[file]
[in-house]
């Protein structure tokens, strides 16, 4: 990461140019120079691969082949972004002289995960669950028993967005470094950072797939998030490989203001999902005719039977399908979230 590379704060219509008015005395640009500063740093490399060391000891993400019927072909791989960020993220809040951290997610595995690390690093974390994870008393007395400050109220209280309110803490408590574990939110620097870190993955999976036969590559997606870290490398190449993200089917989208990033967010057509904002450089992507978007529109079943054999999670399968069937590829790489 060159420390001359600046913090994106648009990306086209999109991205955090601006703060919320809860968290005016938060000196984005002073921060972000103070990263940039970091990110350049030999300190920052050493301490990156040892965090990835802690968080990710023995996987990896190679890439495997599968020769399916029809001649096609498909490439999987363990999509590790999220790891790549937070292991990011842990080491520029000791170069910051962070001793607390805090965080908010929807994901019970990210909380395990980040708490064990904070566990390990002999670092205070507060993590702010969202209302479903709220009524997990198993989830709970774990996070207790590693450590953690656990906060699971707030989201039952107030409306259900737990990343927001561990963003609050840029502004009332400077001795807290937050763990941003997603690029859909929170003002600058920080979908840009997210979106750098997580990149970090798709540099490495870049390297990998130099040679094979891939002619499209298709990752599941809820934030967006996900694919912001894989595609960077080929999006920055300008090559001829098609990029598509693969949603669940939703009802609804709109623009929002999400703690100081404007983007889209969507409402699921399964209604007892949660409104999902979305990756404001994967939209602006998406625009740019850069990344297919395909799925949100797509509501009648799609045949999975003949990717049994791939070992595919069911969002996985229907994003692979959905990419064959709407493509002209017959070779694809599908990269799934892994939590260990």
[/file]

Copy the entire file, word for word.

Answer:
[in-house]
């Protein structure tokens, strides 16, 4: 990461140019120079691969082949972004002289995960669950028993967005470094950072797939998030490989203001999902005719039977399908979230 590379704060219509008015005395640009500063740093490399060391000891993400019927072909791989960020993220809040951290997610595995690390690093974390994870008393007395400050109220209280309110803490408590574990939110620097870190993955999976036969590559997606870290490398190449993200089917989208990033967010057509904002450089992507978007529109079943054999999670399968069937590829790489 060159420390001359600046913090994106648009990306086209999109991205955090601006703060919320809860968290005016938060000196984005002073921060972000103070990263940039970091990110350049030999300190920052050493301490990156040892965090990835802690968080990710023995996987990896190679890439495997599968020769399916029809001649096609498909490439999987363990999509590790999220790891790549937070292991990011842990080491520029000791170069910051962070001793607390805090965080908010929807994901019970990210909380395990980040708490064990904070566990390990002999670092205070507060993590702010969202209302479903709220009524997990198993989830709970774990996070207790590693450590953690656990906060699971707030989201039952107030409306259900737990990343927001561990963003609050840029502004009332400077001795807290937050763990941003997603690029859909929170003002600058920080979908840009997210979106750098997580990149970090798709540099490495870049390297990998130099040679094979891939002619499209298709990752599941809820934030967006996900694919912001894989595609960077080929999006920055300008090559001829098609990029598509693969949603669940939703009802609804709109623009929002999400703690100081404007983007889209969507409402699921399964209604007892949660409104999902979305990756404001994967939209602006998406625009740019850069990344297919395909799925949100797509509501009648799609045949999975003949990717049994791939070992595919069911969002996985229907994003692979959905990419064959709407493509002209017959070779694809599908990269799934892994939590260990």